Weeds: It’s What’s For Dinner!
Purslane, found in roadside garden plot on my street
July 3 & 4, 2009
I wrote in my introduction to the section on foraging that we’d be eating stuff I found on my hikes. I should have included “… And walks around my neighborhood.” Because I’m probably never going to find purslane in the woods – but there’s plenty of it growing out of the cracks in our sidewalks! Mmmm, delicious sidewalk weeds…
No, I’m not joking.
Says Wildman Steve Brill: “A succulent, sprawling plant of lawns and meadows; flowers inconspicuous, 1/5 inch wide, five yellow petals tucked between the branches, mid-summer to fall; fruit capsules up to 1/4 inch long, filled with tiny, round, black seeds; leaves paddle-shaped, succulent, stalkless 1/2 to 2 inches long, alternate or opposite; stem reddish, succulent, branching, creeping, 4-10 inches long.
Purslane is one of my favorite summer vegetables, with a mild, sweet-sour flavor and a chewy texture. Its reddish stem, nearly as thick as a computer cable, creeps along the ground, rarely getting taller than a pint of milk. The stalkless leaves are paddle shaped, about as long as a small paper clip.”
Mmmm, delicious sidewalk paper clip weeds.
I’m still not joking. Purslane comes from India, where it was a food crop centuries ago. It was Gandhi’s favorite food. Now it also grows across America, and around the world. It has a wonderful survival tactic: The succulent (juicy) stem, keeps it from drying out. If someone decides purslane is a “weed” and uproots it, it uses the water in the stem to make seeds before it dies, and soon there’ll be even more purslane. Crazy!
But perhaps not as crazy as my walking down the street with a little plastic bag and a camera. If those neighbors saw me, they surely now think I’m insane. (Or a thief, as their bed full of purslane very well might have been kept that way for their own salads. Yet I somehow doubt that.)
I picked a bunch and washed it thoroughly. Hoang, the coolest wife ever, actually didn’t think the whole idea was too weird. First up, I made a simple little raw purslane salad. I simply chopped it up, threw in some salt, pepper, red wine vinegar and lemon juice. I wasn’t afraid to eat it at all – as this stuff was grown as a crop on purpose in India and other countries for years.
Wow, this stuff is really good. It has a slightly nutty flavor akin to arugula and the snappy stems provide a nice counter balance to the leaves. I was hooked. I pretty much at the entire bowl seen here – and yes, Hoang enjoyed several forkfuls as well.
English medieval cooks and gardeners loved purslane. The ancient Greeks made a bread flour from purslane seeds and pickled its fleshy stems; Greek country cooks now serve purslane as a salad herb, either alone or with other khorta (wild greens). On Mexican tables, the hot, peppery bite of cooked purslane is enjoyed with eggs and pork, while Chinese cooks value its sharp flavor and slightly slippery quality with noodles.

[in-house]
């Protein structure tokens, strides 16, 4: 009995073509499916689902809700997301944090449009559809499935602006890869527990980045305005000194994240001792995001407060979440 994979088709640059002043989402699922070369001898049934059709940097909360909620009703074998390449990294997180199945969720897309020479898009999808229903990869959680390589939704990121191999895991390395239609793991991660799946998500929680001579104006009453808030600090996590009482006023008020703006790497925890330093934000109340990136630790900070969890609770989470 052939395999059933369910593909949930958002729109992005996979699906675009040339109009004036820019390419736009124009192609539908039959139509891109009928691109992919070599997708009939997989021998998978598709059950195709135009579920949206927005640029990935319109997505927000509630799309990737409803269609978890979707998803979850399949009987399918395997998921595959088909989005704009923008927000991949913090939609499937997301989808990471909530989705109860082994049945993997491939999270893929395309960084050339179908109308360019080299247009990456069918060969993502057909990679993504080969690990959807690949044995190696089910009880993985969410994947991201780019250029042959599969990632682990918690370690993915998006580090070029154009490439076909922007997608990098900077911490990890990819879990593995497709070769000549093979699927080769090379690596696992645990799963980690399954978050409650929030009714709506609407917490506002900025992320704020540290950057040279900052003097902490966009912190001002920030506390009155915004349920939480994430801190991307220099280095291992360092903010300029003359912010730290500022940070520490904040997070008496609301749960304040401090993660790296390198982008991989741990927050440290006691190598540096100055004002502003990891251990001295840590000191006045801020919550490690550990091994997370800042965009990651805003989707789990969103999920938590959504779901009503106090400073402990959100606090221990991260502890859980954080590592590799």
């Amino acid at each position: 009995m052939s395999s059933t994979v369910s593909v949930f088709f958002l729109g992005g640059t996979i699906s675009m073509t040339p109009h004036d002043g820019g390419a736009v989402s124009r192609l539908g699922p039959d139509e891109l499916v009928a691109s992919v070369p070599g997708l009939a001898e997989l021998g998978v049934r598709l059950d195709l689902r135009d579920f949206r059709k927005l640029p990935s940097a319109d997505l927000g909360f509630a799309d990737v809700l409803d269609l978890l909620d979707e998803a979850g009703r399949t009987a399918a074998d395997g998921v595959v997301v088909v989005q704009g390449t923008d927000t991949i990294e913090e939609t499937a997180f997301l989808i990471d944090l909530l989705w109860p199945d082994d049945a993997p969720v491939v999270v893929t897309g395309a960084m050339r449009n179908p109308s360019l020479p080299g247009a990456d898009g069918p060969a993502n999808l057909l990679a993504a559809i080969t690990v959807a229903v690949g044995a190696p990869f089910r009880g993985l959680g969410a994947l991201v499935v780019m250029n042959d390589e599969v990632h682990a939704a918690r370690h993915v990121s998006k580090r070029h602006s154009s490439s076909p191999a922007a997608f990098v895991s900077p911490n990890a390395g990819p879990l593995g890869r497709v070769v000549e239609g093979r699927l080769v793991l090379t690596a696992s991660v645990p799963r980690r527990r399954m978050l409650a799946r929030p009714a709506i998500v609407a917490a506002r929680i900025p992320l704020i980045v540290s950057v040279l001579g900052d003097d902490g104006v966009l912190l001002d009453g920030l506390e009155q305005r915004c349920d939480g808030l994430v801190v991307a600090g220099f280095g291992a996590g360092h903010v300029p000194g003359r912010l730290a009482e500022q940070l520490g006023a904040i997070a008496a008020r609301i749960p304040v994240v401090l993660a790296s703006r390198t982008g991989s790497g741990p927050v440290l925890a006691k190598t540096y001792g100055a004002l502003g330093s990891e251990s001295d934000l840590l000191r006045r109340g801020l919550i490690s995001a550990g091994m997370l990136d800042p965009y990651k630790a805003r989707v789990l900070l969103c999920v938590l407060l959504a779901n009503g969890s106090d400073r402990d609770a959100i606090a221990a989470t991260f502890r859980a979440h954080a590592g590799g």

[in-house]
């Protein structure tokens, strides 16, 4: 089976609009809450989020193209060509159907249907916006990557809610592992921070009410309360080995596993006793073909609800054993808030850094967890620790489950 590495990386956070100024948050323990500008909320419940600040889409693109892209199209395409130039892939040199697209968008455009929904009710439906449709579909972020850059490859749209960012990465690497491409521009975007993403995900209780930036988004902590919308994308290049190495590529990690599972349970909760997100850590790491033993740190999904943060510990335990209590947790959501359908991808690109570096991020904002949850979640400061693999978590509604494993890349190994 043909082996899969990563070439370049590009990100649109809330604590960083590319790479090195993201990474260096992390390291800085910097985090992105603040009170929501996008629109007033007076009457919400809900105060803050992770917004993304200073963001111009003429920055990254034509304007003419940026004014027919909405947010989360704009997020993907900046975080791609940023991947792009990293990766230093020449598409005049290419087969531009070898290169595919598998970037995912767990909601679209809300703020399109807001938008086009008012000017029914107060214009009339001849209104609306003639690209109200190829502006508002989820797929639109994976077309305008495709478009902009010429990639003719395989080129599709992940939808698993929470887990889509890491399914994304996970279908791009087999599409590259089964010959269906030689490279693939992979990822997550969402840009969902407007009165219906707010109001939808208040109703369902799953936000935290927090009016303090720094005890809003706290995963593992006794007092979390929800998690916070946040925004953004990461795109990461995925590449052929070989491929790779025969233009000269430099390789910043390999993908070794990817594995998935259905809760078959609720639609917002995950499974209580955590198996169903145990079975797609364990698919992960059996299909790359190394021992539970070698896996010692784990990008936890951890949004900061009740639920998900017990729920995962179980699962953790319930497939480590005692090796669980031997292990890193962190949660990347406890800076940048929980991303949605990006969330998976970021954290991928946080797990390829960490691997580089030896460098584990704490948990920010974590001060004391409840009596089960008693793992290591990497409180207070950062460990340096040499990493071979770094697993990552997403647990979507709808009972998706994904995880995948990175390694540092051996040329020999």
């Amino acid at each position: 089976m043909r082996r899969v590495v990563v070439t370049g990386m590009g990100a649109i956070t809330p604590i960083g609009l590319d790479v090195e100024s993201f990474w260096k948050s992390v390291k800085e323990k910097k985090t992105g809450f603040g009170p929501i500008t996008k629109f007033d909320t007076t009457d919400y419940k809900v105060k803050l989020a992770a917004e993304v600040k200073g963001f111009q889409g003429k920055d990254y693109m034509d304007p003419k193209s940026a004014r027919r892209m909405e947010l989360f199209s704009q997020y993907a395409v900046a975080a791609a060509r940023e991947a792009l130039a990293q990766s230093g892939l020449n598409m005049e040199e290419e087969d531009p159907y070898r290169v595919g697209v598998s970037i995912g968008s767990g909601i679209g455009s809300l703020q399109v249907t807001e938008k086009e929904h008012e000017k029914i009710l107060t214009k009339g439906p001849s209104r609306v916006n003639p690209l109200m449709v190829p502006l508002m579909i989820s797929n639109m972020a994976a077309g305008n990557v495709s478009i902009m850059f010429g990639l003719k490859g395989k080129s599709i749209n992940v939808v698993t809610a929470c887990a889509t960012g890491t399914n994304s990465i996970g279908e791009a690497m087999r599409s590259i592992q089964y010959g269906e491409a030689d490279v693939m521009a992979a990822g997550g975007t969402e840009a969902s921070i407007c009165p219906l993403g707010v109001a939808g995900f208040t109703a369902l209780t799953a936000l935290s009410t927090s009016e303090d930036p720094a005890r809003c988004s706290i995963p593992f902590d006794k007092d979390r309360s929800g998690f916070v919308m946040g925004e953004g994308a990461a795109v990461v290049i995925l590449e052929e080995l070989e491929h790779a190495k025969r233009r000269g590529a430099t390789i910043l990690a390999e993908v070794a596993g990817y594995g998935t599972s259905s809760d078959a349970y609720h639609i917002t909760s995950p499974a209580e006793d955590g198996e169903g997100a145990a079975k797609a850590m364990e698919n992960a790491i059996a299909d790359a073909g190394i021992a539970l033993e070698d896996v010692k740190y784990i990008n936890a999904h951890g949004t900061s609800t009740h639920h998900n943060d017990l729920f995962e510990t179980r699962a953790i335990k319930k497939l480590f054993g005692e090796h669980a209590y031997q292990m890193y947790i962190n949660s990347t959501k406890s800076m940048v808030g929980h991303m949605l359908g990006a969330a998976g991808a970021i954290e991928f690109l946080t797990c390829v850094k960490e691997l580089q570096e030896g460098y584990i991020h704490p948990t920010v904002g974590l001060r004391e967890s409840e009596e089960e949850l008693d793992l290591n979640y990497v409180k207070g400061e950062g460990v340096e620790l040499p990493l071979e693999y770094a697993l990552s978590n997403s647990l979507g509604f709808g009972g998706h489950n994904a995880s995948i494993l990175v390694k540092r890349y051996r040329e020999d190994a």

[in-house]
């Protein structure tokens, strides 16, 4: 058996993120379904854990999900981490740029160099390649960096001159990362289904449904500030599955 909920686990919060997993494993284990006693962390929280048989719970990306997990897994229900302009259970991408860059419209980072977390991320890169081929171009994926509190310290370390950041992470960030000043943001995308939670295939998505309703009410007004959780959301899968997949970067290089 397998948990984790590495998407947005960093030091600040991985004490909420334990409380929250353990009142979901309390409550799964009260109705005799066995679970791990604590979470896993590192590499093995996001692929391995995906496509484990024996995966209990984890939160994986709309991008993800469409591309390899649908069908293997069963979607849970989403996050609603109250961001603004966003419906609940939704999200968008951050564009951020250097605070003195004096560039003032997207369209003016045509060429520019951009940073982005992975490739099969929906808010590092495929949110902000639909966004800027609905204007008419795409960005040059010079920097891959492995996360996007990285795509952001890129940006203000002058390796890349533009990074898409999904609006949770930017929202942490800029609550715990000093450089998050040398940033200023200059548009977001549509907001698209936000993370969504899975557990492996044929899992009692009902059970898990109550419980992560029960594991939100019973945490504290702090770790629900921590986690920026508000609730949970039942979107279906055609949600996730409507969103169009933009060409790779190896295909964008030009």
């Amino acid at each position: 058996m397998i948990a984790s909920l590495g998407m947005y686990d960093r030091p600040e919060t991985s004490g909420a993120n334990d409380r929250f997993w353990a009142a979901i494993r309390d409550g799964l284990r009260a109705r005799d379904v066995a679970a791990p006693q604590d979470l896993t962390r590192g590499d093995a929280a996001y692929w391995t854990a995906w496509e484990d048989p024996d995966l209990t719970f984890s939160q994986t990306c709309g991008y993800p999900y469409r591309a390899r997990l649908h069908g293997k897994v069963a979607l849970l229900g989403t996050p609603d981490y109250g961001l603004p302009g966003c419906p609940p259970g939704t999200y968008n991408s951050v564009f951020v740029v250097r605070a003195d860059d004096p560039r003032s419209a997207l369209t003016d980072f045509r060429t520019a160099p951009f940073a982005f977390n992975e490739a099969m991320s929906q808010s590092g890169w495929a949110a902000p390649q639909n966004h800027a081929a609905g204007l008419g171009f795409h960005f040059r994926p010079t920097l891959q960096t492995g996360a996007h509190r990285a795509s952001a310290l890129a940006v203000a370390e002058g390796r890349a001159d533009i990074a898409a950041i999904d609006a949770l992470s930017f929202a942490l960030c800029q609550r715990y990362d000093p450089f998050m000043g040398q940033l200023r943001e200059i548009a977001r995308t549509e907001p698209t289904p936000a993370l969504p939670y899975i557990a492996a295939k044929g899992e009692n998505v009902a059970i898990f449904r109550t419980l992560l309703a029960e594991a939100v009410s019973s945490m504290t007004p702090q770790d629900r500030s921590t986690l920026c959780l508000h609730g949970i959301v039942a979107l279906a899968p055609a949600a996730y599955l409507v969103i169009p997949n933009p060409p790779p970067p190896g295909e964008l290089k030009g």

Closer to home, the FDA lists purslane as a pervasive weed (the 7th worst, worldwide) but to those of us who love its earthy, slightly acidic flavor and crisp, succulent stems and leaves, the word â€˜weedâ€™ hardly seems fair. Purslane is simple to grow and there are several varieties available to the gardener – the two best culinary ones are both summer herbs, portulaca oleracea (green purslane) and portulaca sativa (golden purslane).
But we weren’t finished yet. We had a July 4th family gathering to put together and what better way to celebrate our independence than with weed salad? Hoang whipped up an excellent curry potato salad with purlsane. Here’s the recipe:
Purslane Potato Salad with Curry Serves 4 – 6
Since purslane is such a popular food in India, it just makes sense to spice up your purslane potato salad with a bit of curry. Mix the salad while the potatoes are still warm (not hot!) and theyâ€™ll soak up more of the flavors of the salad.
3 cups potatoes, cut into 1 inch chunks, and boiled just until tender.
3 stalks celery, minced
1-2 green onions and stems, diced
Â½ cup sliced bell pepper
2/3 cup raw purslane leaves
Â½ to 2/3 cup mayonnaise
1 tablespoon red wine vinegar
1 teaspoon curry powder
salt and pepper to taste
While potatoes are still warm, add remaining ingredients and stir well to coat vegetables. Cover, and chill in the refrigerator until ready to serve.
We served it to Hoang’s family and everyone gobbled it up. We never told them that they were eating our neighbor’s weeds, though. Maybe next year.
A sampling of the Vietnamese portion of the holiday feast (plus the purslane potato salad!)
There’s a ton of information out there on this delicious, rather healthy herb/vegetable/weed thing. Hey, my man Thoreau wrote about it in Walden: “I learned from my two years’ experience that it would cost incredibly little trouble to obtain one’s necessary food, even in this latitude; that a man may use as simple a diet as the animals, and yet retain health and strength. I have made a satisfactory dinner . . . simply off a dish of purslane ( Portulaca oleracea ) which I gathered in my cornfield, boiled and salted. . . . Yet men have come to such a pass that they frequently starve, not for want of necessaries but for want of luxuries.”
So… So much more on purslane: